Racism as a conscious belief can limit our understanding of that bias. The conscious belief in racial inferiority with acts in furtherance of those beliefs, via discrimination or worse, may be not as frequent today. Most of us would never treat anyone differently due to race, and in the perceived absence of conscious bigotry from others, we’re tempted to believe that for most people in most circumstances, racism is a previous generation’s problem, not ours.
Not so. While racism can be expressed in conscious beliefs and actions, but it also can be expressed through unconscious bias. For example, millions have taken the Implicit Association Test developed by researchers at Harvard University and the University of Washington and most have been surprised at the extent to which the test can reveal implicit social cognition – thoughts and feelings outside of conscious awareness and control. The test documents a common form of racism that extends beyond the beliefs and attitudes that we’re aware of. This research has far ranging implications for a lawyer during voir dire (where a court is really concerned with having effective voir dire and not just court conducted “get it over” voir dire). This test recognizes that people don’t always say what’s on their minds. One reason is that they are unwilling. For example, someone might report smoking a pack of cigarettes per day because they are embarrassed to admit that they smoke two. Another reason is that they are unable. A smoker might truly believe that she smokes a pack a day, or might not keep track at all. The difference between being unwilling and unable is the difference between purposely hiding something from someone and unknowingly hiding something from yourself. The Implicit Association Test (IAT) measures attitudes and beliefs that people may be unwilling or unable to report. The IAT may be especially interesting if it shows that you have an implicit attitude that you did not know about. For example, you may believe that women and men should be equally associated with science, but your automatic associations could show that you (like many others) associate men with science more than you associate women with science.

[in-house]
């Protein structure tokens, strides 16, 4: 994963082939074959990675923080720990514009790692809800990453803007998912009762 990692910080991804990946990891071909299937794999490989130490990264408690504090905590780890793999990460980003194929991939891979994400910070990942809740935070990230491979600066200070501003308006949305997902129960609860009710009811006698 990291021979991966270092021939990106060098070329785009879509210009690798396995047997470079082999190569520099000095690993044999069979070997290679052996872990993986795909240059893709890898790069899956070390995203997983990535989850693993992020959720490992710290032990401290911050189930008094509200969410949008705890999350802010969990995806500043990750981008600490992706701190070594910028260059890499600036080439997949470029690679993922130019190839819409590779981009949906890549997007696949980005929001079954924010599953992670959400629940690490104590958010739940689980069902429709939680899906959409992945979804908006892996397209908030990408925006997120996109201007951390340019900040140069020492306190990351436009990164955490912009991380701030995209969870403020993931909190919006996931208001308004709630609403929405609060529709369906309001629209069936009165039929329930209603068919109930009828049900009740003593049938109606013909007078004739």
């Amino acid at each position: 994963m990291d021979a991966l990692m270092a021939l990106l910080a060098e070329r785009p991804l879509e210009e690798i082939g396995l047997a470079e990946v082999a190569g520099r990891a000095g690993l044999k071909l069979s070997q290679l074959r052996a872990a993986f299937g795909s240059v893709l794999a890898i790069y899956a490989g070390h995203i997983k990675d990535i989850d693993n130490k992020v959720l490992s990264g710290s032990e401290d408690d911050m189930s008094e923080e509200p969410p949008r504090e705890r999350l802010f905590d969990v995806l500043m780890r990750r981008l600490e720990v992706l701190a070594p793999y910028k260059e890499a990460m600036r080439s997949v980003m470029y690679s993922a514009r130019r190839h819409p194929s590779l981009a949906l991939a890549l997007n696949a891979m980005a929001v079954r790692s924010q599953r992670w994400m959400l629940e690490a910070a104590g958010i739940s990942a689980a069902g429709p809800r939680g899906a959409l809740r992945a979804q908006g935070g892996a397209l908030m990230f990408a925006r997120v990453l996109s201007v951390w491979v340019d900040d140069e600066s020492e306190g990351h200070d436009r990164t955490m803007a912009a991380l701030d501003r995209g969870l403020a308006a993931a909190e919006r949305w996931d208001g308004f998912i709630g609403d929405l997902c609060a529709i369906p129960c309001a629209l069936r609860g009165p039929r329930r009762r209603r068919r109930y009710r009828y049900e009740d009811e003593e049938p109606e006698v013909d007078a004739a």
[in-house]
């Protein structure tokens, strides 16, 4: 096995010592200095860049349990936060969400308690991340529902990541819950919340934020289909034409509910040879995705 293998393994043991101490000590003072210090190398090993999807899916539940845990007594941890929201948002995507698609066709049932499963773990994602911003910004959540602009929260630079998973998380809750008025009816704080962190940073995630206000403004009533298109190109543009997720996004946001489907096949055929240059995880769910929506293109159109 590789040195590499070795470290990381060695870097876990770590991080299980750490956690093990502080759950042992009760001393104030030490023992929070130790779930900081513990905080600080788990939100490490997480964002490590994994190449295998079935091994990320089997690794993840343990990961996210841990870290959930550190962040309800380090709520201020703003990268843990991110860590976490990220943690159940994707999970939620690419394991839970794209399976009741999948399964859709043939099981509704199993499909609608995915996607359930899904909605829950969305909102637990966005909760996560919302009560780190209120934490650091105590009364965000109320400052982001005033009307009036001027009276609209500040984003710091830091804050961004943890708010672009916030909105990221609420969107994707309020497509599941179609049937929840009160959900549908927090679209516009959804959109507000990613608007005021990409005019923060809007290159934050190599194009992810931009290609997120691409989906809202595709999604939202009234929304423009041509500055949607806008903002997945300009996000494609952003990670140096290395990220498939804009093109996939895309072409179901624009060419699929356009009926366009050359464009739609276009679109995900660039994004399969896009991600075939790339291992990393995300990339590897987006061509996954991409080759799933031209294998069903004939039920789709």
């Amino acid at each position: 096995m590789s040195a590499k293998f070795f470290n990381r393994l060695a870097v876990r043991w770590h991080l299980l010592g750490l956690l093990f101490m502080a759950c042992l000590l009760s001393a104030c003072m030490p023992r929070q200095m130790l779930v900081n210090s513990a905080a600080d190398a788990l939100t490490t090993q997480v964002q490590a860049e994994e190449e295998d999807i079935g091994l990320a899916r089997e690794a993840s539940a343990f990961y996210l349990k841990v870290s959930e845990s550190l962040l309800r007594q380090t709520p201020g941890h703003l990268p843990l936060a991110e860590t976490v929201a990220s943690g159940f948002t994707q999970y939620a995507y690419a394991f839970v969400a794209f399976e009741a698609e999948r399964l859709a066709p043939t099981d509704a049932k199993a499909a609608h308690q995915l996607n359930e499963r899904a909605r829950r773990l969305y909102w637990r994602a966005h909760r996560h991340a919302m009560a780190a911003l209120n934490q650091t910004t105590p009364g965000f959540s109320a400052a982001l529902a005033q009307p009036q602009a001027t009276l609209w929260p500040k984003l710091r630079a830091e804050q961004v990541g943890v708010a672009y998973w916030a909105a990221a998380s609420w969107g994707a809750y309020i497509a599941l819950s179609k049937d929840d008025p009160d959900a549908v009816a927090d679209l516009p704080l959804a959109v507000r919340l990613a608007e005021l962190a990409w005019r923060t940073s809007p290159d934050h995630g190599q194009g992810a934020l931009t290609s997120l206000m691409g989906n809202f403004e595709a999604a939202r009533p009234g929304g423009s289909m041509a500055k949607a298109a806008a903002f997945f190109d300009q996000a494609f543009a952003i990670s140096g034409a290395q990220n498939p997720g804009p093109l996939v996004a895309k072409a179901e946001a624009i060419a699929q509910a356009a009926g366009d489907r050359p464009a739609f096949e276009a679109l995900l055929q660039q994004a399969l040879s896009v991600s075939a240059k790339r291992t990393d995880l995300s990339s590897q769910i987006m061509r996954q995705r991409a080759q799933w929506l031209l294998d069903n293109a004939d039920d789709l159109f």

Psychologists who study this racism related to unconscious bias refer to the term as “aversive racism.” “Aversive racism” is thought to be a phenomenon in which people believe they harbor no prejudice toward minorities, when in fact they have a subconscious bias. Russ Espinoza, “The Impact of Ethnicity, Immigration Status, and Socioeconomic Status on Juror Decision Making,” 13 Journal of Ethnicity in Criminal Justice 3 (2015)http://www.tandfonline.com/doi/abs/10.1080/15377938.2014.984044#preview In an article in The Orange County Register, Cal State Fullerton psychologist Russ Espinoza found that mock jurors are motivated to find reasons other than race in order to justify greater punitiveness toward minority defendants. “When jurors can find other reasons besides race to place blame, such as low socioeconomic status, they will tend to be more punitive toward minority defendants and feel that they are not being prejudicial,” he said in explaining the theory. Liliana Mota, “CSUF researcher uncovers subconscious bias among jurors” The Orange County Register, http://www.ocregister.com/articles/espinoza-669017-jurors-penalty.html. Compared to a group of students in their 20s, the older jury pool was harsher in its sentencing, he said. “We found that the mock jurors with the average of age 38 tended to throw the book at minorities,” he said. Id. Moreover, regardless of the belief of Justice Scalia about the fairness of the death penalty, the study found that African Americans and Latinos with a low socioeconomic status and weak mitigating factors were more likely to receive the death penalty.
So as trial lawyers, maybe we should watch potential jurors either who avoid eye looking at you or your client, or instead simply burns holes by staring at you or client since that would seem to indicate they are showing aversion toward you or your client. It might be easier to ask about experience, rather than an attitude. Maybe ask the potential juror how often she/he has interacted with members of a minority group, for example, might be a window into aversive behavior.